THE MALE INFLUENCER LANDSCAPE

 
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As much as it pains us to say it, there’s quite a clear cut divide in influencer marketing when it comes to gender. 68% of influencers are women and though we’re forever proud to see it as a female-dominated space, in which against the grain women can actually earn more than men for their content (in some cases over a third more), there are a few points to consider when working with their male counterparts. 

We’ve split these into authenticity, theme and audience, three areas which we feel have been neglected when working with male influencers, simply based on the assumption that they’ve got it as good as the girls. For brands, it’s essential to make sure these aspects are aligned with your own ethos and standards; authenticity is an obvious one, but unfortunately accounts are rife with growth hackers, some of which are harder to spot than others. Thematically and demographically, you need to make sure you’re collaborating with the right type of influencer, who can perform in line with your expectations. For influencers, this is where an understanding of the male consumer is essential and where we think male influencers have played a bit of copycat. It only takes a glance at the most male-followed brands on social and an understanding of behaviour to know that it’s much more than looking good and reaping the compliments. 

Get it verified 


When bloggers started gaining traction, there was a certain belief that the bigger the following, the more impactful the content. Yes and no. On the one hand, if you’ve got a big audience, that must mean that you’re doing something right; naturally you’ll attract the attention of brands with the potential to monetize your content. But flip the coin and what that gave rise to was the introduction of growth hackers and bots to artificially grow and give the illusion of substantial followings, but with none of the actual conversion seen from an organically cultivated audience. With all this came a healthy dose of competition where men felt they needed to play catch up to make their mark. Consequently, several introduced inorganic growth tools and it should come at no surprise then that authenticity in the male influencer landscape can be somewhat hard to find.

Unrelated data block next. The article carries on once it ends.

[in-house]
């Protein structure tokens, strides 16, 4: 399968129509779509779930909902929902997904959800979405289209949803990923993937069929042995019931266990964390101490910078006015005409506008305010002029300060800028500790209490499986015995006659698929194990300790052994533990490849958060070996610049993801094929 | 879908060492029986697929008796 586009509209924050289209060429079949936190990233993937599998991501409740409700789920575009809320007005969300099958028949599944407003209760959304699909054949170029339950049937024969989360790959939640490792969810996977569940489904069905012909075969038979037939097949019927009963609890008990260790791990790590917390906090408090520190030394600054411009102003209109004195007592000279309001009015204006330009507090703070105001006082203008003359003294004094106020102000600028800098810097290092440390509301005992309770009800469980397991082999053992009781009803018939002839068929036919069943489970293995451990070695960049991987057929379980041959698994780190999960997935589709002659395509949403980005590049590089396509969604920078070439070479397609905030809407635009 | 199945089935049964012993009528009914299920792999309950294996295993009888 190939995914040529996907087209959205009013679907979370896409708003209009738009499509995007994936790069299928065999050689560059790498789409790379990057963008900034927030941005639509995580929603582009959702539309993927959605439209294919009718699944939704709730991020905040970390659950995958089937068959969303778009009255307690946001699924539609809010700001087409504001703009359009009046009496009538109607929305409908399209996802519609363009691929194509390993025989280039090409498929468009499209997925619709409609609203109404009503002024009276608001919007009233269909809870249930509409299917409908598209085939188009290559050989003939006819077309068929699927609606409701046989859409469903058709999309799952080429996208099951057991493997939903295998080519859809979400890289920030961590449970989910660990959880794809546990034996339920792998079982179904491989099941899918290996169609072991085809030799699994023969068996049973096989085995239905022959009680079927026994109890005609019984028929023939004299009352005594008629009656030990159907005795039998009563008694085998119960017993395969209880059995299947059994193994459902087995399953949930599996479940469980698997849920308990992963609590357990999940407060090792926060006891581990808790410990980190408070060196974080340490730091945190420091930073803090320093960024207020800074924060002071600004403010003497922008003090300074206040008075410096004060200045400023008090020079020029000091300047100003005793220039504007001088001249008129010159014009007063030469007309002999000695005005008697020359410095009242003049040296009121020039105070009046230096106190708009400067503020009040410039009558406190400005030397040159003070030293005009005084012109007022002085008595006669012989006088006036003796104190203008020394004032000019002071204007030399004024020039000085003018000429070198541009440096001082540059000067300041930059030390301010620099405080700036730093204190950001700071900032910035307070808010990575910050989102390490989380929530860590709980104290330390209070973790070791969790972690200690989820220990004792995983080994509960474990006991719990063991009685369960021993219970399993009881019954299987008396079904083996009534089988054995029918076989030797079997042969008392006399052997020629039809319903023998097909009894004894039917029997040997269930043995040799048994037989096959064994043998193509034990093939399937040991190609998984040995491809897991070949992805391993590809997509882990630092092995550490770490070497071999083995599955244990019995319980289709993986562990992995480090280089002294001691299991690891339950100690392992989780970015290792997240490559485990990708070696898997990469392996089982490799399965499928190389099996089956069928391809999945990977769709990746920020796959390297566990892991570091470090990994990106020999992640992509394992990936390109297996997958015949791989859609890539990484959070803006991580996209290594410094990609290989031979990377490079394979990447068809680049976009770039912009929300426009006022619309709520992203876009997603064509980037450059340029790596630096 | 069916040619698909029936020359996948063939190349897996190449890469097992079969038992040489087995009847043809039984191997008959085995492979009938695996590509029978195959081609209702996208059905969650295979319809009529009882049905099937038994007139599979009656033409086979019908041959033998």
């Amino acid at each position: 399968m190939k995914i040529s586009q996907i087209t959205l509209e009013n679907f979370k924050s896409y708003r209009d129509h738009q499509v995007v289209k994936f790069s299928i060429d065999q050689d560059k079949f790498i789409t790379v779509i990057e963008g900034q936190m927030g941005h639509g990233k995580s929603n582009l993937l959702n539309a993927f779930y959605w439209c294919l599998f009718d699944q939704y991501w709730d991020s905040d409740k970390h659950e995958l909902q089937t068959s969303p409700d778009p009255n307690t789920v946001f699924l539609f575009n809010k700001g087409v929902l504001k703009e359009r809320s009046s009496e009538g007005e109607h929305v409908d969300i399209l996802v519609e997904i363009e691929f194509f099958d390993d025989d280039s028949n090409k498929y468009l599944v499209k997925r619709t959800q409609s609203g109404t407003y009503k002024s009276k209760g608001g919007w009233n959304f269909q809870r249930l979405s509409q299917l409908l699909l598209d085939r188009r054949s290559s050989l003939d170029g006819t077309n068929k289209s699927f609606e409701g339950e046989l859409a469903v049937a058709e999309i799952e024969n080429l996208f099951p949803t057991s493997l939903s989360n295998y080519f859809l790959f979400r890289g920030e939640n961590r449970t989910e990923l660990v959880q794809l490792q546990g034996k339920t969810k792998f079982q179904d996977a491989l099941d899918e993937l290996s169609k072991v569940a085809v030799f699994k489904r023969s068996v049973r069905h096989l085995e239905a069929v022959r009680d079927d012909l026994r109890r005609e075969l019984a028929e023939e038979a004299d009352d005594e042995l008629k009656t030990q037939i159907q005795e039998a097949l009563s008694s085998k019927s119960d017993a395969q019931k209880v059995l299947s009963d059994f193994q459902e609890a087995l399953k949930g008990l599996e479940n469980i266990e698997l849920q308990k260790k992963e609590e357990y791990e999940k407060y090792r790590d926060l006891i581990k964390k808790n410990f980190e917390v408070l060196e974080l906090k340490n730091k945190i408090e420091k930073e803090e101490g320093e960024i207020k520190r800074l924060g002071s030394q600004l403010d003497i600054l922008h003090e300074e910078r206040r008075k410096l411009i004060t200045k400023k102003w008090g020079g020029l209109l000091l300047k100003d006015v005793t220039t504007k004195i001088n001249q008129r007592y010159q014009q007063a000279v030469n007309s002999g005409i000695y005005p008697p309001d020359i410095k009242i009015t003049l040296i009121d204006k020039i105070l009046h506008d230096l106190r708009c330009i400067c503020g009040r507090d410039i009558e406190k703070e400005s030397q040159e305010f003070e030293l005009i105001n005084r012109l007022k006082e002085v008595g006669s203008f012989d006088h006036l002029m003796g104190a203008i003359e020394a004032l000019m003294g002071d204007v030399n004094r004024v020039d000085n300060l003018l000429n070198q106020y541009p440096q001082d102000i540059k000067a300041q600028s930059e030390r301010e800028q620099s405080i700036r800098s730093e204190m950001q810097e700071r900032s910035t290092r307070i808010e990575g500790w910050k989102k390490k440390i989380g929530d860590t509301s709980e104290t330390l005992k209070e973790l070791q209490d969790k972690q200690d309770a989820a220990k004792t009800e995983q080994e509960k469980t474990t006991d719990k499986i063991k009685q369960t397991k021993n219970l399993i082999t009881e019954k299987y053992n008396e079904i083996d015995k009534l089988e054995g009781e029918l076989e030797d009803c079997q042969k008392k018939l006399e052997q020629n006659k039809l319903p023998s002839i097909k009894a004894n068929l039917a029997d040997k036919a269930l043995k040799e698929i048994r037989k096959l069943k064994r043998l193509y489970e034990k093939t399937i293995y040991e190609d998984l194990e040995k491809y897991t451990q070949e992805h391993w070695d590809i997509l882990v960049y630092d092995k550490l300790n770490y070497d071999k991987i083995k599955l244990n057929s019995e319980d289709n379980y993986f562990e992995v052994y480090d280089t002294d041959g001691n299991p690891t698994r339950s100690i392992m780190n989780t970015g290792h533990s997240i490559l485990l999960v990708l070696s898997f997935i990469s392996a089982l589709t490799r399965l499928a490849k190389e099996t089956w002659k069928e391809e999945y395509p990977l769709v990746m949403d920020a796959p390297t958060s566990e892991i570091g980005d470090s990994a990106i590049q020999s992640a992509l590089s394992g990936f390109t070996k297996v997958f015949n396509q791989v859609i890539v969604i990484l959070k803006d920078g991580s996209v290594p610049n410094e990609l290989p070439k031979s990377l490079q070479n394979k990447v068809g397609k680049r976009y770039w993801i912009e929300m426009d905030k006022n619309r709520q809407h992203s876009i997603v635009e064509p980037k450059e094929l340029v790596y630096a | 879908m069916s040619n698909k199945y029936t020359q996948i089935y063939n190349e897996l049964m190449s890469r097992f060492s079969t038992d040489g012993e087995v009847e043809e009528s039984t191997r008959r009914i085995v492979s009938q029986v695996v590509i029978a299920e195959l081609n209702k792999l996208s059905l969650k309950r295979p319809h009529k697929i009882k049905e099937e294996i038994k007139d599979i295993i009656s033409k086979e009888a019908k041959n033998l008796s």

Pretty much everything can be bought on social media these days: followers, likes, comments, etc., so it’s no longer as simple as checking their engagement rate or their overall following growth. Where once dramatic spikes in following threw up red flags, smooth curves aren’t a surefire way to guarantee authenticity. Look at the follow/unfollow rate and whether this really seems realistic; we don’t think it’s feasible to follow and unfollow 1000 accounts daily. In addition, there is a somewhat notorious WhatsApp group in which a core group of male influencers all prompt members to comment on their newly posted content - if you take the time to look at the comments on a male influencer's feed, the majority are often from their peers rather than follower engagement.  Audience demographic will give you good insight into whether they’ve got a genuine following; if there are a few unrelated countries or cities coming up, this can often be a giveaway that a bot has been installed. 

Of course, there are exceptions but we know from experience that several significant male influencers have ‘bought’ their followings – you only need to Google who exactly. We’d advise against working with them because you won’t see the conversion rate you’ve paid for and be expecting. Put simply, there are A LOT of disingenuous accounts out there in the male influencer space; make sure you’ve verified your talent with an authenticity disclaimer which covers both you and them. For any influencers that have used bots or growth hacking tools, we wrote an article here on how to regain your audience’s trust; it’s not the end of the world but you’ll have a fair amount of groundwork to bring them back around. 

Content to catch attention 


When it comes to male and female consumer habits, understandably they’re noticeably different and thematically, this is where we feel the male influencer space has somewhat fallen short. Look at BrandWatch’s analysis of accounts with the most male audience on Instagram – Monster Energy Drinks, Red Bull and NFL – and you can quickly ascertain that a man’s focus is most often pulled towards adrenaline, skill and performance. A pretty picture and a few tags on where you bought your outfit probably won’t get you the same traction as that of a female counterpart. That’s not to say it’s not of interest to your audience, but evidence shows that men look towards role models of a different kind, doing different things.